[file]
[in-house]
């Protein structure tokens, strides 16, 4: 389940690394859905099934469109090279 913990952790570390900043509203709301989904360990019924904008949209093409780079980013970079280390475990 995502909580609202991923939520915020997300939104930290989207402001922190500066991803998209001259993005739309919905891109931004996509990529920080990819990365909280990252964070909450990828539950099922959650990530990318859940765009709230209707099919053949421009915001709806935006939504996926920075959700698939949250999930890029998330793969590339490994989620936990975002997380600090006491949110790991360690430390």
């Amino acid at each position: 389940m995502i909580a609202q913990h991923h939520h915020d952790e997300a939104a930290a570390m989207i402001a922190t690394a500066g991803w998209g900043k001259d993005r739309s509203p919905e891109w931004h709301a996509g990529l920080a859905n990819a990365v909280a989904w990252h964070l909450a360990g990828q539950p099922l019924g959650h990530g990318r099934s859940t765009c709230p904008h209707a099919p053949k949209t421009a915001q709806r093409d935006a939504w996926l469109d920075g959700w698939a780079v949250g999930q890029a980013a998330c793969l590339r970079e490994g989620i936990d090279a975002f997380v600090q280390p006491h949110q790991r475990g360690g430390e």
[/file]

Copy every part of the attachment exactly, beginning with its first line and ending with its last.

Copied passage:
[in-house]
């Protein structure tokens, strides 16, 4: 389940690394859905099934469109090279 913990952790570390900043509203709301989904360990019924904008949209093409780079980013970079280390475990 995502909580609202991923939520915020997300939104930290989207402001922190500066991803998209001259993005739309919905891109931004996509990529920080990819990365909280990252964070909450990828539950099922959650990530990318859940765009709230209707099919053949421009915001709806935006939504996926920075959700698939949250999930890029998330793969590339490994989620936990975002997380600090006491949110790991360690430390």
């Amino acid at each position: 389940m995502i909580a609202q913990h991923h939520h915020d952790e997300a939104a930290a570390m989207i402001a922190t690394a500066g991803w998209g900043k001259d993005r739309s509203p919905e891109w931004h709301a996509g990529l920080a859905n990819a990365v909280a989904w990252h964070l909450a360990g990828q539950p099922l019924g959650h990530g990318r099934s859940t765009c709230p904008h209707a099919p053949k949209t421009a915001q709806r093409d935006a939504w996926l469109d920075g959700w698939a780079v949250g999930q890029a980013a998330c793969l590339r970079e490994g989620i936990d090279a975002f997380v600090q280390p006491h949110q790991r475990g360690g430390e």